Kenneth Pyle does a remarkable job in helping his readers better assess the future behavior of a resurgent Japan in fast-changing Asia. U.S. policymakers have been repeatedly wrong-footed in gauging Japan's foreign policy since the arrival of Commodore Matthew Perry and his ships on Japan's shores in 1853 (pp. 10, 67). Think for instance about the surprise attack on Pearl Harbor as an act of economic desperation over the American oil embargo, despite the odds against military victory (pp. 10 - 11, 64 - 65, 135 - 36, 204, 354). Another example is the Yoshida doctrine, Japan's unique Cold War policy that relied on U.S. security guarantees while pursuing mercantile realism, to which American policymakers remained oblivious for a long time (pp. 13, 45 - 46, 212, 225 - 77, 291).

Part of the challenge in understanding Japan is that the country is simultaneously a state and a unique civilization (pp. 13, 49 - 50). Furthermore, Japan has vacillated between infuriating ethnocentrism and remarkable receptivity to foreign influences during its history without ultimately sacrificing its unique culture (pp. 18 - 19, 22 - 23, 58 - 62, 76, 100 - 05, 116 - 36, 176, 239, 245). Finally, Japan has often not done enough to factor in the legitimate concerns of other countries in its "opaque" decision-making process, resulting in some needless frictions (pp. 15 - 16, 229, 250 - 52, 306 - 09, 354).

To his credit, Pyle clearly shows that the Japanese tend to shun radical change in their interaction with the outside world unless the circumstances deprive them of any other option. The difficulty of making change and the rapidity with which irresistible changes occur have often confused foreigners because of the apparent, inherent contradiction in this policy (pp. 52, 76).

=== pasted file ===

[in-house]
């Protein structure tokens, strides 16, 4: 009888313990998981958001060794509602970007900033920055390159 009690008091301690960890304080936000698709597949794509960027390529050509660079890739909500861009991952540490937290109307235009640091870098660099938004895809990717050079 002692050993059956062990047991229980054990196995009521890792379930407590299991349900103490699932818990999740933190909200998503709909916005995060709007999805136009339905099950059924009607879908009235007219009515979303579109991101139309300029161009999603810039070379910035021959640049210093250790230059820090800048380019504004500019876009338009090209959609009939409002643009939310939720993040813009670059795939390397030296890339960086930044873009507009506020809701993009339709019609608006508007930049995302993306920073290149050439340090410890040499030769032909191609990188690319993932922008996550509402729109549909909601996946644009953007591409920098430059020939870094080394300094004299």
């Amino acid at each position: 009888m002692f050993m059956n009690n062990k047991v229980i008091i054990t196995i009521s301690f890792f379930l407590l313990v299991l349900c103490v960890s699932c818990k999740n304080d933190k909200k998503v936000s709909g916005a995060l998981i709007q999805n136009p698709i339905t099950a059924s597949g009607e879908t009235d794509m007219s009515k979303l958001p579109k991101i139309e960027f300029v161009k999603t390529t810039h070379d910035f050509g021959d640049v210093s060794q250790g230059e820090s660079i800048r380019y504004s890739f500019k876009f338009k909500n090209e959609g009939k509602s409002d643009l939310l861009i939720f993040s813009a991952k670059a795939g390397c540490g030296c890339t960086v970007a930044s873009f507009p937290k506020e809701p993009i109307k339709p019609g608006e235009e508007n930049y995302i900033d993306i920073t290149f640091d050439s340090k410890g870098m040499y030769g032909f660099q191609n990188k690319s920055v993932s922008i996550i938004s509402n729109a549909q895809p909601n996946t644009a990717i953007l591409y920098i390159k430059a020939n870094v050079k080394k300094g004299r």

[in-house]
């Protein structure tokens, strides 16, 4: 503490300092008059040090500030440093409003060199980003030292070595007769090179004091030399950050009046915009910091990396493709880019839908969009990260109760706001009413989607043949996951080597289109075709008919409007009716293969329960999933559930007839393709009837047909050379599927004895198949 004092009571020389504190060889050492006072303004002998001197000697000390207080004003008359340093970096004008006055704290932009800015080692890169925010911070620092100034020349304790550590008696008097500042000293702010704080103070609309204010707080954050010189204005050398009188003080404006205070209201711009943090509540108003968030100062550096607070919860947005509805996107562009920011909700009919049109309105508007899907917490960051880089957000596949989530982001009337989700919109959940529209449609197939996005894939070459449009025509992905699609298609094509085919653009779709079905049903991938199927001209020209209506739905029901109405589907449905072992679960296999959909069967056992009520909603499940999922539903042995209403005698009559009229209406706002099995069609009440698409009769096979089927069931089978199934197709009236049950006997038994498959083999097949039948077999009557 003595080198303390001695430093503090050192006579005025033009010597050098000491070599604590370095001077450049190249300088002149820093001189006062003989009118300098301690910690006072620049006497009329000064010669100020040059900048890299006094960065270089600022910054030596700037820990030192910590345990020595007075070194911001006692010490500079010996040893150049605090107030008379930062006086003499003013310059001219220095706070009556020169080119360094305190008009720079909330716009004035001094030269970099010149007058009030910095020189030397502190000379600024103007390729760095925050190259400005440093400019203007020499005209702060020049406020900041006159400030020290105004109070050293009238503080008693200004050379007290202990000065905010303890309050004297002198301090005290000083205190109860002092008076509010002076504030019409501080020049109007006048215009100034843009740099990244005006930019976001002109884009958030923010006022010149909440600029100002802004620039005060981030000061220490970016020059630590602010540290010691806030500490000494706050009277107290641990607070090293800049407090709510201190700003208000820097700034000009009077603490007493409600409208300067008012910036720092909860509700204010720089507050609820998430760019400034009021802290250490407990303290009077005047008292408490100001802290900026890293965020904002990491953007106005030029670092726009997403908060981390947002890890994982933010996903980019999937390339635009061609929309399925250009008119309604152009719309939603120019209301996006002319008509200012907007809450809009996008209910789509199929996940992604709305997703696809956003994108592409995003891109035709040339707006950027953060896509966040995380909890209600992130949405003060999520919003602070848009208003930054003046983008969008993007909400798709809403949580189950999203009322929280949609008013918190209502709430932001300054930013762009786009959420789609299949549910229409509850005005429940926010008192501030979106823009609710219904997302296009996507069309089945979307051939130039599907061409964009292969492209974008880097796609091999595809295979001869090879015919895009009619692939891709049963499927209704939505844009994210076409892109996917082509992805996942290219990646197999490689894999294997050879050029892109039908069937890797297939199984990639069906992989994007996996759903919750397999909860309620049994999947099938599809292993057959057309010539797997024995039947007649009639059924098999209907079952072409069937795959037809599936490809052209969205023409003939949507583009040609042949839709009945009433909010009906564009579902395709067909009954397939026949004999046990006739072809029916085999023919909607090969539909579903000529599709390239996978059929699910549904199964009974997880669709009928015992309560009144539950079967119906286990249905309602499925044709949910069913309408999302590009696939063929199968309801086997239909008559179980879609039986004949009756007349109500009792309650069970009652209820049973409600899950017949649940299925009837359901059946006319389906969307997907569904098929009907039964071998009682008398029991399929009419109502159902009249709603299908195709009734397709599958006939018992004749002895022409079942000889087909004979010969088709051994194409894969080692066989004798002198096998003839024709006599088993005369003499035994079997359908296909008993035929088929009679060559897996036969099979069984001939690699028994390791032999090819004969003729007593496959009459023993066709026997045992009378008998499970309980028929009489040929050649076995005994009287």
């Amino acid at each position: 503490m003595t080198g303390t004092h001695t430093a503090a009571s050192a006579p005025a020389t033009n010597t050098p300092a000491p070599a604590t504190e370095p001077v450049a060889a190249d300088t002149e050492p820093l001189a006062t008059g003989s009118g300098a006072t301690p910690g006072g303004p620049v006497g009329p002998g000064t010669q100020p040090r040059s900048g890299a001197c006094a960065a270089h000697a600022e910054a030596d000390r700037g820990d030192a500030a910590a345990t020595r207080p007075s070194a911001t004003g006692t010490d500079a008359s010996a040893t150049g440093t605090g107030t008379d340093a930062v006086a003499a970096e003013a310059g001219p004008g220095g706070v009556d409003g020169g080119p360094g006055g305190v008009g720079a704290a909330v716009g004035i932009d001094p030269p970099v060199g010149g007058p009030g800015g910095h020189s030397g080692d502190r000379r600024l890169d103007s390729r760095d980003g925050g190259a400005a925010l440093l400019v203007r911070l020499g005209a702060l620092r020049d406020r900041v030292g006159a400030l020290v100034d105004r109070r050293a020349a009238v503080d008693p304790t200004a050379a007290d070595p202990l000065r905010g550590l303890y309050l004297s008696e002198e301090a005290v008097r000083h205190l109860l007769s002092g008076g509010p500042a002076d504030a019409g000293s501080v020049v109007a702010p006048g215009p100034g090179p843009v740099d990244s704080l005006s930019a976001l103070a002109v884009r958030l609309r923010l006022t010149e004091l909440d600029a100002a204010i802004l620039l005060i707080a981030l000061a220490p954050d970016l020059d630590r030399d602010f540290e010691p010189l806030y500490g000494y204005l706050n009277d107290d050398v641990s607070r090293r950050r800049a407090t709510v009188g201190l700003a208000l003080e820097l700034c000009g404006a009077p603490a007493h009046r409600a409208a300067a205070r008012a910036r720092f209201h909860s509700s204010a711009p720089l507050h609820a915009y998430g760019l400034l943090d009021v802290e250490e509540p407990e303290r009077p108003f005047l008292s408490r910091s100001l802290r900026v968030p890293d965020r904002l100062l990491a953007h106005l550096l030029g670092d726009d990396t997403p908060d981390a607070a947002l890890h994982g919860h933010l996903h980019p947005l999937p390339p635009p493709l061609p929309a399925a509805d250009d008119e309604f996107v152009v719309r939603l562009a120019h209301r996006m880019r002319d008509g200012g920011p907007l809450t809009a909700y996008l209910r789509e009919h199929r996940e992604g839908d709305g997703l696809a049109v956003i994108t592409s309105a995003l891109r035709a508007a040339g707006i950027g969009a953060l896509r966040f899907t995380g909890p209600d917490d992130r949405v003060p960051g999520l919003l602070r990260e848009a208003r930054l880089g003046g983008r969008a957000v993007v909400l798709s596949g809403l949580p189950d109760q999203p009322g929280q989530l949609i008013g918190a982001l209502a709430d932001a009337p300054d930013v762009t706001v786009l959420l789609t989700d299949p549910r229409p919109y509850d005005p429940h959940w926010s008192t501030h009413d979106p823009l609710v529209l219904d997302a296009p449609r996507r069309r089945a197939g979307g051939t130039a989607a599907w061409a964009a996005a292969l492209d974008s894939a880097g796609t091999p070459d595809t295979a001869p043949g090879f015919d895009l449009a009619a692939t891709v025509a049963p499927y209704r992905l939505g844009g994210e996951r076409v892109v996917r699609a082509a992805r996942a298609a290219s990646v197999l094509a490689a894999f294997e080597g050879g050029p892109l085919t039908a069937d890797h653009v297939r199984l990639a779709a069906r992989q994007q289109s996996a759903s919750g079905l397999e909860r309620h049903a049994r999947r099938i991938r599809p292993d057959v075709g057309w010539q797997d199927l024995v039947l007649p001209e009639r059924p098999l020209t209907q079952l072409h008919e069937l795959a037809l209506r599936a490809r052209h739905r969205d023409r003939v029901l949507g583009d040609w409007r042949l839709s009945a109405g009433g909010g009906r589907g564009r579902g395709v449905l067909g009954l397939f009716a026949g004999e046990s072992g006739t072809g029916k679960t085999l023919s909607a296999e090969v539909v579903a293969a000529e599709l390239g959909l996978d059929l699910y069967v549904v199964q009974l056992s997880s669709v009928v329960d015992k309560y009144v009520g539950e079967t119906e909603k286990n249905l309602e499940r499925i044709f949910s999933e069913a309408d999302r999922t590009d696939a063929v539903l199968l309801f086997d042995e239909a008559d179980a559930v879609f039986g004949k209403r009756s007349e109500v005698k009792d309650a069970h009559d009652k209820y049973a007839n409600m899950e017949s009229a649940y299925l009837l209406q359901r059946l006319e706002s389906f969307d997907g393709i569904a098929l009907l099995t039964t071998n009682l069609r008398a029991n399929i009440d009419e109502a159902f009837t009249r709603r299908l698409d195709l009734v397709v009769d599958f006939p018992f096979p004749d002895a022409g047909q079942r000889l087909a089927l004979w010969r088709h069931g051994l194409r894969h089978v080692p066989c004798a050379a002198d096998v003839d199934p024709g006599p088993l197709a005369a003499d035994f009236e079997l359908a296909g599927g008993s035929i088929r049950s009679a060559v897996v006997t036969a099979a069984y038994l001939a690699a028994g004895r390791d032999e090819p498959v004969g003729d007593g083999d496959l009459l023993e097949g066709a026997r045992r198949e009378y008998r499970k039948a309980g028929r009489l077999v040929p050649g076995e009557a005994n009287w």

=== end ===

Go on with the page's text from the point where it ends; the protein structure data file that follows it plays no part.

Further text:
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Format: Hardcover
This book examines the changes in Japanese culture and society over the past 160 years, essentially from the time Commodore Perry opened up her ports to the end of the 20th century. The author writes the book with one central idea in mind; how have the changes come internally from Japan, versus coming as a reaction to some outside influence. For most of Japan's history as covered in this book, every change in Japan was copied directly from foreigners, or came about as a reaction to some foreign influence. This tendency to identify itself in relation to foreign influences has led to cultural insecurity on the part of the Japanese people at all levels of society. This insecurity, and its manifestations, are also explored in depth by this book. The author examines all of these themes in regards to topics like Japan's relations with the US and China, the treatment of foreigners within Japan versus the treatment of Japanese in other countries, the nuclear option, foreign aid, and of course, Japan's industrial might and trade with other countries. All in all, the author covers a wide breadth of material. There were several items that I found lacking with the book. First, the author often refers to Japan's bureaucracy in discussions of Japanese politics and political change. Yet he never characterizes them very well; i.e. who do they include, how big of the population are they, how is their status defined legally, how does one join this bureaucracy, etc.... Another miss from this book was a good quantifiable breakdown of Japanese society. For examples, what percentage of Japanese actually vote; what percentage of Japanese actually work in life-long occupations in companies, versus in self-employed businesses, etc... A book of this topic deserves to put some numbers behind its statements. Because of these misses, I give this book a 4/5 stars, when it could have gotten 5/5 stars.